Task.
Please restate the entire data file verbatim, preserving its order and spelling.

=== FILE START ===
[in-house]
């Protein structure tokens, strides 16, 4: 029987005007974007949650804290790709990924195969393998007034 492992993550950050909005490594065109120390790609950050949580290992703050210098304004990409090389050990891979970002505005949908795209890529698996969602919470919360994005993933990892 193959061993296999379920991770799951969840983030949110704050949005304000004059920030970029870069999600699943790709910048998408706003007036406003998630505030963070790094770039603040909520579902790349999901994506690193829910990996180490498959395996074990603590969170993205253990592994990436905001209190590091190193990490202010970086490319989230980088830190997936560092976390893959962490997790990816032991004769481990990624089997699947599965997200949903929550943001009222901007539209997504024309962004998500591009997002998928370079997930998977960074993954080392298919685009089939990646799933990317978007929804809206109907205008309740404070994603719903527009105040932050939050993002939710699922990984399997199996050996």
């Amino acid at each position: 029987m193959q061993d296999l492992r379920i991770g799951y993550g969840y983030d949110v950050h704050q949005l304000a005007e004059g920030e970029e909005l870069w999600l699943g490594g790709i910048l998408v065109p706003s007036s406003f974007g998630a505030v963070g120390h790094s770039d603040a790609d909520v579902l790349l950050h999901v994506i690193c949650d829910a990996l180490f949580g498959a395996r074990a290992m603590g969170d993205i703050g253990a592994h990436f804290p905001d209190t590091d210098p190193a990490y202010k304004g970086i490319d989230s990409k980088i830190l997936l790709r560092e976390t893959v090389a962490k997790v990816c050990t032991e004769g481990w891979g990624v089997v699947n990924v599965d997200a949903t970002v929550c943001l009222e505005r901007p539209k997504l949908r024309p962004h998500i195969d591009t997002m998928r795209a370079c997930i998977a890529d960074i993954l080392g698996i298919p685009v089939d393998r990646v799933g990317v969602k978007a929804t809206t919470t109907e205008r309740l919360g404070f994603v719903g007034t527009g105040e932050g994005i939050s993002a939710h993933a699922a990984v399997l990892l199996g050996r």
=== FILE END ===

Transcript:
[in-house]
């Protein structure tokens, strides 16, 4: 029987005007974007949650804290790709990924195969393998007034 492992993550950050909005490594065109120390790609950050949580290992703050210098304004990409090389050990891979970002505005949908795209890529698996969602919470919360994005993933990892 193959061993296999379920991770799951969840983030949110704050949005304000004059920030970029870069999600699943790709910048998408706003007036406003998630505030963070790094770039603040909520579902790349999901994506690193829910990996180490498959395996074990603590969170993205253990592994990436905001209190590091190193990490202010970086490319989230980088830190997936560092976390893959962490997790990816032991004769481990990624089997699947599965997200949903929550943001009222901007539209997504024309962004998500591009997002998928370079997930998977960074993954080392298919685009089939990646799933990317978007929804809206109907205008309740404070994603719903527009105040932050939050993002939710699922990984399997199996050996």
């Amino acid at each position: 029987m193959q061993d296999l492992r379920i991770g799951y993550g969840y983030d949110v950050h704050q949005l304000a005007e004059g920030e970029e909005l870069w999600l699943g490594g790709i910048l998408v065109p706003s007036s406003f974007g998630a505030v963070g120390h790094s770039d603040a790609d909520v579902l790349l950050h999901v994506i690193c949650d829910a990996l180490f949580g498959a395996r074990a290992m603590g969170d993205i703050g253990a592994h990436f804290p905001d209190t590091d210098p190193a990490y202010k304004g970086i490319d989230s990409k980088i830190l997936l790709r560092e976390t893959v090389a962490k997790v990816c050990t032991e004769g481990w891979g990624v089997v699947n990924v599965d997200a949903t970002v929550c943001l009222e505005r901007p539209k997504l949908r024309p962004h998500i195969d591009t997002m998928r795209a370079c997930i998977a890529d960074i993954l080392g698996i298919p685009v089939d393998r990646v799933g990317v969602k978007a929804t809206t919470t109907e205008r309740l919360g404070f994603v719903g007034t527009g105040e932050g994005i939050s993002a939710h993933a699922a990984v399997l990892l199996g050996r």